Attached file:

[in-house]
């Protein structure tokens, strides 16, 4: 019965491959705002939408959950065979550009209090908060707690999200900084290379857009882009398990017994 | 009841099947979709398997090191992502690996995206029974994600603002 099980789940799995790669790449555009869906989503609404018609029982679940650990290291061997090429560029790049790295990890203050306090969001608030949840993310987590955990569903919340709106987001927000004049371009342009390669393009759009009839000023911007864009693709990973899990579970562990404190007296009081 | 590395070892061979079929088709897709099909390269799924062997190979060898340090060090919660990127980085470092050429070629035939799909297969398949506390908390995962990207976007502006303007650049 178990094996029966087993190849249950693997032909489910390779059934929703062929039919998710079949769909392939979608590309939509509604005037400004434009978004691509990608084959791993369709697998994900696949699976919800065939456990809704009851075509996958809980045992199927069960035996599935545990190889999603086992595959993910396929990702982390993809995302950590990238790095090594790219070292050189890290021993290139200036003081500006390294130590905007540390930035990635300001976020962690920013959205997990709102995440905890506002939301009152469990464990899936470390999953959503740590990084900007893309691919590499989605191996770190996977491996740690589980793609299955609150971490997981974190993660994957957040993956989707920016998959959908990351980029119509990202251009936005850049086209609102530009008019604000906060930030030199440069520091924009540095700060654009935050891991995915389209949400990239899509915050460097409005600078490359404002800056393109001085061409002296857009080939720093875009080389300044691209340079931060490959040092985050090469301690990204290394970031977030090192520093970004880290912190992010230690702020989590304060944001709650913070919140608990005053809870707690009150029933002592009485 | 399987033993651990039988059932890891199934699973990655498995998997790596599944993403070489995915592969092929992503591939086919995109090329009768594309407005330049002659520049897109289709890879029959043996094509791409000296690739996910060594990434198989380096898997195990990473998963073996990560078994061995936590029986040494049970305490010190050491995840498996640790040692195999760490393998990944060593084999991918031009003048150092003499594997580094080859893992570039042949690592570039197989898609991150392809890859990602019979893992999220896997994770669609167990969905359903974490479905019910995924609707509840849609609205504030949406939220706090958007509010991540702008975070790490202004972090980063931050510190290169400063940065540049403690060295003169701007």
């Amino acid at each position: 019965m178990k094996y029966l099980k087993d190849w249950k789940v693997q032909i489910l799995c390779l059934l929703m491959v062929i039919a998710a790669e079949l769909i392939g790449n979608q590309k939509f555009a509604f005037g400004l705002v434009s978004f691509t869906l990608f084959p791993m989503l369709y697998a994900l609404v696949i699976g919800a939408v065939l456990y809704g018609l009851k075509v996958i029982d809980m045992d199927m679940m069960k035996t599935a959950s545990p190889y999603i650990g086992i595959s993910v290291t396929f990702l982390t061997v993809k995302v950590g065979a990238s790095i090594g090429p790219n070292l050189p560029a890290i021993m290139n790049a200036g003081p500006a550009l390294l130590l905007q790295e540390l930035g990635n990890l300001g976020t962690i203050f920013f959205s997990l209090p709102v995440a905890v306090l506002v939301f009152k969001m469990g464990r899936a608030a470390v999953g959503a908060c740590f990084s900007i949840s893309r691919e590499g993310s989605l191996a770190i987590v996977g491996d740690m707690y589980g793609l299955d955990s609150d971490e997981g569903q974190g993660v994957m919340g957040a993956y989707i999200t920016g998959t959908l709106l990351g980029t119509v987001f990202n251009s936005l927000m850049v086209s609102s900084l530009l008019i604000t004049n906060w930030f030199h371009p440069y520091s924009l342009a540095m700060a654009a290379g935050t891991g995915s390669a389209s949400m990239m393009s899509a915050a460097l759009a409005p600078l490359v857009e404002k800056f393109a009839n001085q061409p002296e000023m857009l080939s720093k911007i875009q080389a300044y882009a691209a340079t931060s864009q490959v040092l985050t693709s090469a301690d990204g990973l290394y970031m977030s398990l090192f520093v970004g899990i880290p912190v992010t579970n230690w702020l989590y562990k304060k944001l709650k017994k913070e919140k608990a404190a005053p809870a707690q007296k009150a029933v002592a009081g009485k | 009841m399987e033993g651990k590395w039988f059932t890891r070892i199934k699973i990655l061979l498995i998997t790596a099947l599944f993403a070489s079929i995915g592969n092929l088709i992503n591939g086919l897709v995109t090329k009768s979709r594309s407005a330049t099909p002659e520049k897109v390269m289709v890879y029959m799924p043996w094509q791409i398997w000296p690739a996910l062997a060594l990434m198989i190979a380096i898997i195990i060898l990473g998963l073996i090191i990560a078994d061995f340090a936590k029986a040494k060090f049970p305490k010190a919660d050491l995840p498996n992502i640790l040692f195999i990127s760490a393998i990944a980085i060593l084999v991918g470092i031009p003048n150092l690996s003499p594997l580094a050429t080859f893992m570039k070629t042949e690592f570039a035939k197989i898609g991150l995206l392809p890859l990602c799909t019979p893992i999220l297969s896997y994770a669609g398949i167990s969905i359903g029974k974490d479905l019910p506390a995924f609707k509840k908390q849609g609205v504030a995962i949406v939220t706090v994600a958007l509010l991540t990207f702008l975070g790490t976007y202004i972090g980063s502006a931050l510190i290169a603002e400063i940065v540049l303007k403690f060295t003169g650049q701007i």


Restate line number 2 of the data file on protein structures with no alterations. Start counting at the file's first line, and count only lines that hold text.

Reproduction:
């Protein structure tokens, strides 16, 4: 019965491959705002939408959950065979550009209090908060707690999200900084290379857009882009398990017994 | 009841099947979709398997090191992502690996995206029974994600603002 099980789940799995790669790449555009869906989503609404018609029982679940650990290291061997090429560029790049790295990890203050306090969001608030949840993310987590955990569903919340709106987001927000004049371009342009390669393009759009009839000023911007864009693709990973899990579970562990404190007296009081 | 590395070892061979079929088709897709099909390269799924062997190979060898340090060090919660990127980085470092050429070629035939799909297969398949506390908390995962990207976007502006303007650049 178990094996029966087993190849249950693997032909489910390779059934929703062929039919998710079949769909392939979608590309939509509604005037400004434009978004691509990608084959791993369709697998994900696949699976919800065939456990809704009851075509996958809980045992199927069960035996599935545990190889999603086992595959993910396929990702982390993809995302950590990238790095090594790219070292050189890290021993290139200036003081500006390294130590905007540390930035990635300001976020962690920013959205997990709102995440905890506002939301009152469990464990899936470390999953959503740590990084900007893309691919590499989605191996770190996977491996740690589980793609299955609150971490997981974190993660994957957040993956989707920016998959959908990351980029119509990202251009936005850049086209609102530009008019604000906060930030030199440069520091924009540095700060654009935050891991995915389209949400990239899509915050460097409005600078490359404002800056393109001085061409002296857009080939720093875009080389300044691209340079931060490959040092985050090469301690990204290394970031977030090192520093970004880290912190992010230690702020989590304060944001709650913070919140608990005053809870707690009150029933002592009485 | 399987033993651990039988059932890891199934699973990655498995998997790596599944993403070489995915592969092929992503591939086919995109090329009768594309407005330049002659520049897109289709890879029959043996094509791409000296690739996910060594990434198989380096898997195990990473998963073996990560078994061995936590029986040494049970305490010190050491995840498996640790040692195999760490393998990944060593084999991918031009003048150092003499594997580094080859893992570039042949690592570039197989898609991150392809890859990602019979893992999220896997994770669609167990969905359903974490479905019910995924609707509840849609609205504030949406939220706090958007509010991540702008975070790490202004972090980063931050510190290169400063940065540049403690060295003169701007």